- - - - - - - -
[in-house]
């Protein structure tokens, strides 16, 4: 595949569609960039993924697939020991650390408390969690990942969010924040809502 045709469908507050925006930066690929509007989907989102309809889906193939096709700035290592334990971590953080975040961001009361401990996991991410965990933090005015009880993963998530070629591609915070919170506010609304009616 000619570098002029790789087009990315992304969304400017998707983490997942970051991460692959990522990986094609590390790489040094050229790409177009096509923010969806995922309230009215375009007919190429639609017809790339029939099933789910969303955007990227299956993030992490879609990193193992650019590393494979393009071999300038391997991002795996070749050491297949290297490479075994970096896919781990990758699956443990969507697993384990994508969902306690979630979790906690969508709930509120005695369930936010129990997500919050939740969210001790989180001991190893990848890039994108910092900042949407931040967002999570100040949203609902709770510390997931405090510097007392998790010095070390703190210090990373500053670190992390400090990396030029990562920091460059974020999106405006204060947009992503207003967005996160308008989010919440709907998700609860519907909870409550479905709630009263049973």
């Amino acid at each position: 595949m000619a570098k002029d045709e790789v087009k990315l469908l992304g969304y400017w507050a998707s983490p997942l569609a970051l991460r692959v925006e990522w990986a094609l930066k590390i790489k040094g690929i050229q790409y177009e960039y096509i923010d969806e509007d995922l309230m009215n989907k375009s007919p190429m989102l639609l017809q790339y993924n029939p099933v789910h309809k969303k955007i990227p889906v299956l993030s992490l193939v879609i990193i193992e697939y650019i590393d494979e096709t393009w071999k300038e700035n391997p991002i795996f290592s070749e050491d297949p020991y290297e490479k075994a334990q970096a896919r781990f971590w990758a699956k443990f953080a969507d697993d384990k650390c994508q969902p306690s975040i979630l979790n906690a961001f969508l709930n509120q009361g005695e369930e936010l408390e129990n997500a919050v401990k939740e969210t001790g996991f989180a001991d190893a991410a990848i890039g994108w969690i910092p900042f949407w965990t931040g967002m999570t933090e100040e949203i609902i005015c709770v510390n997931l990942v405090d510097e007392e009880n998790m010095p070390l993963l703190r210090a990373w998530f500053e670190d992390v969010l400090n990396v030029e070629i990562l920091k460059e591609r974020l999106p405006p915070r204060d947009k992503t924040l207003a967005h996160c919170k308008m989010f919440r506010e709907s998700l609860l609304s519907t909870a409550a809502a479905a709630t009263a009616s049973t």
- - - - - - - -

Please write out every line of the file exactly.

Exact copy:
[in-house]
């Protein structure tokens, strides 16, 4: 595949569609960039993924697939020991650390408390969690990942969010924040809502 045709469908507050925006930066690929509007989907989102309809889906193939096709700035290592334990971590953080975040961001009361401990996991991410965990933090005015009880993963998530070629591609915070919170506010609304009616 000619570098002029790789087009990315992304969304400017998707983490997942970051991460692959990522990986094609590390790489040094050229790409177009096509923010969806995922309230009215375009007919190429639609017809790339029939099933789910969303955007990227299956993030992490879609990193193992650019590393494979393009071999300038391997991002795996070749050491297949290297490479075994970096896919781990990758699956443990969507697993384990994508969902306690979630979790906690969508709930509120005695369930936010129990997500919050939740969210001790989180001991190893990848890039994108910092900042949407931040967002999570100040949203609902709770510390997931405090510097007392998790010095070390703190210090990373500053670190992390400090990396030029990562920091460059974020999106405006204060947009992503207003967005996160308008989010919440709907998700609860519907909870409550479905709630009263049973």
């Amino acid at each position: 595949m000619a570098k002029d045709e790789v087009k990315l469908l992304g969304y400017w507050a998707s983490p997942l569609a970051l991460r692959v925006e990522w990986a094609l930066k590390i790489k040094g690929i050229q790409y177009e960039y096509i923010d969806e509007d995922l309230m009215n989907k375009s007919p190429m989102l639609l017809q790339y993924n029939p099933v789910h309809k969303k955007i990227p889906v299956l993030s992490l193939v879609i990193i193992e697939y650019i590393d494979e096709t393009w071999k300038e700035n391997p991002i795996f290592s070749e050491d297949p020991y290297e490479k075994a334990q970096a896919r781990f971590w990758a699956k443990f953080a969507d697993d384990k650390c994508q969902p306690s975040i979630l979790n906690a961001f969508l709930n509120q009361g005695e369930e936010l408390e129990n997500a919050v401990k939740e969210t001790g996991f989180a001991d190893a991410a990848i890039g994108w969690i910092p900042f949407w965990t931040g967002m999570t933090e100040e949203i609902i005015c709770v510390n997931l990942v405090d510097e007392e009880n998790m010095p070390l993963l703190r210090a990373w998530f500053e670190d992390v969010l400090n990396v030029e070629i990562l920091k460059e591609r974020l999106p405006p915070r204060d947009k992503t924040l207003a967005h996160c919170k308008m989010f919440r506010e709907s998700l609860l609304s519907t909870a409550a809502a479905a709630t009263a009616s049973t």